[This is the headline over a report published in The Independent on Sunday on this date in 2009. It reads as follows:]
A new witness is expected this week to undermine thoroughly the case against the only person to be convicted of the Lockerbie bombing. New testimony will call into question evidence linking the Libyan Abdel Basset Ali al-Megrahi to the bomb that blew up Pan Am Flight 103 in 1988, his lawyers claim.
Megrahi, who has terminal cancer, is serving 27 years in Greenock prison for the bombing.
Appeal hearings are due to begin on Tuesday, and Megrahi's lawyers insisted this weekend they will go ahead as planned, despite speculation that he may be returned to Libya under the terms of a controversial prisoner transfer agreement, due to be ratified tomorrow.
"We are turning up next week," said Tony Kelly, his solicitor. "We are seeking that the court upholds his appeal, admit that there has been a miscarriage of justice, and grant him his liberty. Whatever remedies come after that is for after the appeal."
Appeal documents seen by The Independent on Sunday reveal that testimony from a new witness is expected to undermine the evidence of a key prosecution witness, Tony Gauci, a Maltese shopkeeper. His testimony was vital in connecting Megrahi to the bombing at the trial in 2001.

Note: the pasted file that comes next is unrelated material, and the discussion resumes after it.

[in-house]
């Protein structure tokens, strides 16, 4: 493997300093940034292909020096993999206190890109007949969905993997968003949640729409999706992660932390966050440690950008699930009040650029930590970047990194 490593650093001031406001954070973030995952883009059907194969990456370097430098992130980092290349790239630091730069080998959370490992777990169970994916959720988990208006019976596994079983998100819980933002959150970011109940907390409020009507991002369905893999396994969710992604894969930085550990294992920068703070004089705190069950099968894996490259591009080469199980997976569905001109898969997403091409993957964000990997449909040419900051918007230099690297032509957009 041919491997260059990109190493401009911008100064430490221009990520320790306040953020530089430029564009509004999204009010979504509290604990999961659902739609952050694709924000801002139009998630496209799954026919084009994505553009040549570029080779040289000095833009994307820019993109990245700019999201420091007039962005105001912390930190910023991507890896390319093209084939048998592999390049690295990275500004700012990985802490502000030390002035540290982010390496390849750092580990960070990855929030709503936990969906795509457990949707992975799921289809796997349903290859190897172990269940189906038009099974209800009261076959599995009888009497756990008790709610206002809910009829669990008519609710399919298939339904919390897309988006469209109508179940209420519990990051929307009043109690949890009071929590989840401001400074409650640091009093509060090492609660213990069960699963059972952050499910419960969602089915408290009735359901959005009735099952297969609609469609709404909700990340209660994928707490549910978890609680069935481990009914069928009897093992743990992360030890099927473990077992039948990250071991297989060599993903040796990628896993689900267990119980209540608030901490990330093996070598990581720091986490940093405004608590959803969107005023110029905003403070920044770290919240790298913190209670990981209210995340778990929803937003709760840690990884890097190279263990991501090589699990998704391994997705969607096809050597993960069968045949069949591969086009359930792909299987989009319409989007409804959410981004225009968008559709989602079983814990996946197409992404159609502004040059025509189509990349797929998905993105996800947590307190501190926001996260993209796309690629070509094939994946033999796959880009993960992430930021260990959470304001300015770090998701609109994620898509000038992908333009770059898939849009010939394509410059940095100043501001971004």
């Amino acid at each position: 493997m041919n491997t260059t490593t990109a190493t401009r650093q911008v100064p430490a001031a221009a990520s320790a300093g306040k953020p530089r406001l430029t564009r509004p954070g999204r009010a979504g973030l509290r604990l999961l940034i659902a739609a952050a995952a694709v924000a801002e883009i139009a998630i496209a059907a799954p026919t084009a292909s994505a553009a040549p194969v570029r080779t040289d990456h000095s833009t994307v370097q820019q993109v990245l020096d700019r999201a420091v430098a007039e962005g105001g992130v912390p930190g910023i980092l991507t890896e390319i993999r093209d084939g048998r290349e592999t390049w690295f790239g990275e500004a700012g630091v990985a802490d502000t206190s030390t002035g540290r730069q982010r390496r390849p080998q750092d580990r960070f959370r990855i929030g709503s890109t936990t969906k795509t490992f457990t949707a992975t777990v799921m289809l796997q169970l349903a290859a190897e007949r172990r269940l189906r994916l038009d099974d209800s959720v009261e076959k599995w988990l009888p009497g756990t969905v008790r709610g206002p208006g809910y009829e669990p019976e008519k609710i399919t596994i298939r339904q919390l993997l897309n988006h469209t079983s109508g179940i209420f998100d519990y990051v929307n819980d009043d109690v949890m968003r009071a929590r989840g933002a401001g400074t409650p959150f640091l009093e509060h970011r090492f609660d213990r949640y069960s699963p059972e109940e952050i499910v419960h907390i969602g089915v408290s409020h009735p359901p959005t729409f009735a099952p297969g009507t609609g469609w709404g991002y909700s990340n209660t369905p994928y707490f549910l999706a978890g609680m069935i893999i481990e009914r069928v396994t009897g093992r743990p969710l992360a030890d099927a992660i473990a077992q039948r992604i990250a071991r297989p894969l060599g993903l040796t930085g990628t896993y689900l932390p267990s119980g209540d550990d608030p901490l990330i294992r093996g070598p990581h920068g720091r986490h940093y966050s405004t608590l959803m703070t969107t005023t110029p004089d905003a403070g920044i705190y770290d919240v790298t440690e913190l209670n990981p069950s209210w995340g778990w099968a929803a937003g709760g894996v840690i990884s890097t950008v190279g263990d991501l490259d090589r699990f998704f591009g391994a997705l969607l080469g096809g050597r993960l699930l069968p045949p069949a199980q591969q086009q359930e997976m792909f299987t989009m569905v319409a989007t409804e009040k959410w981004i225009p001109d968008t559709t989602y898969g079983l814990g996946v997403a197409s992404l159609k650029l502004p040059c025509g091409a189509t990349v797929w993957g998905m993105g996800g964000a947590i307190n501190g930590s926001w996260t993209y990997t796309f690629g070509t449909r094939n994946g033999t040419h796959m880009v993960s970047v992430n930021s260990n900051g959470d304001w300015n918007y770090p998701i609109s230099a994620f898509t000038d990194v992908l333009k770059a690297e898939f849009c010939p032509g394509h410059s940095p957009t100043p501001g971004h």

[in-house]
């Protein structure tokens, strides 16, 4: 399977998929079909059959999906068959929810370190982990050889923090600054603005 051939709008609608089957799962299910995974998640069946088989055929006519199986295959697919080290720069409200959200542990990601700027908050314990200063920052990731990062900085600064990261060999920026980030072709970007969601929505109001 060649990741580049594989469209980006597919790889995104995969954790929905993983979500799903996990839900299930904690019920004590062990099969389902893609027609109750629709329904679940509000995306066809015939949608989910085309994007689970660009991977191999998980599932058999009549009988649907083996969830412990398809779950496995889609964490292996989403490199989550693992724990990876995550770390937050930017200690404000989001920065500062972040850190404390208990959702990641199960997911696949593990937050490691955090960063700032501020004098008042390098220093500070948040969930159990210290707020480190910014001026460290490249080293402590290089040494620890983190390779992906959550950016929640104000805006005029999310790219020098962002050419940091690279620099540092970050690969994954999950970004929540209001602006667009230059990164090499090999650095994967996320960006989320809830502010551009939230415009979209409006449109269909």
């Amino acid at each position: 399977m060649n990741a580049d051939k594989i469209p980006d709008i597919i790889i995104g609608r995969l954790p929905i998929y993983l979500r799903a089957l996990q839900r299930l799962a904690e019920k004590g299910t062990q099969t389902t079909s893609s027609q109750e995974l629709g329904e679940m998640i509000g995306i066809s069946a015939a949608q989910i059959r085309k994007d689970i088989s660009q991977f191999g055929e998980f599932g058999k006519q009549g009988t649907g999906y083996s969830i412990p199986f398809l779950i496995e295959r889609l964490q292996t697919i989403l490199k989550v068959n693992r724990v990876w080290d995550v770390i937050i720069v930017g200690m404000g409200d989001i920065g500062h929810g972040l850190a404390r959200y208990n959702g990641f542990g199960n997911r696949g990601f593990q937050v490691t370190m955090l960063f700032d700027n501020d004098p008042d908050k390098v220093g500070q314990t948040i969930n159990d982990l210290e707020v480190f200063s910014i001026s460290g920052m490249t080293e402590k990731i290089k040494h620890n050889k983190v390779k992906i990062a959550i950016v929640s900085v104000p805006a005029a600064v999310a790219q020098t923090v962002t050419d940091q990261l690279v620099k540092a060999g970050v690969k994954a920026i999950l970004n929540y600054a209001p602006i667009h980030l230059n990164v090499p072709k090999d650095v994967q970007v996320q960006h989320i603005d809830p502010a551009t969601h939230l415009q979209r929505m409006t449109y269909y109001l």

Mr Gauci identified Megrahi as the person who bought the tweed suit, baby sleepsuit and umbrella found among the remnants of the suitcase that contained the bomb on board.
The new witness, not named in the documents, will provide an account the defence claims is "startling in its consistency with Mr Gauci's account of the purchase, but adds considerable doubt to the date the key items were purchased and identification of Megrahi as the purchaser".
All of this may be academic, as 56-year-old Megrahi, who was diagnosed with advanced prostate cancer in October 2008, has been reported as having less than a year to live and the appeal could take two years.
Increasingly, however, it seems likely that the Lockerbie suspect will spend his last days in Libya. This month, officials wrote to the families of victims of the bombing explaining the prisoner transfer programme, interpreted as a tacit agreement that Megrahi may be returned to Libya. Under the terms of the deal, if Megrahi participates in the transfer scheme, he will forfeit his right to appeal.
"If he goes back to Libya, it will be a bitter pill to swallow, as an appeal would reveal the fallacies in the prosecution case," said Dr Jim Swire, whose daughter Flora was killed on Flight 103. Dr Swire is a member of UK Families Flight 103, which wants a public inquiry into the crash. "I've lost faith in the Scottish criminal justice system, but if the appeal is heard, there is not a snowball's chance in hell that the prosecution case will survive."
[RB: The “new witness” was David Wright. His story can be followed here.]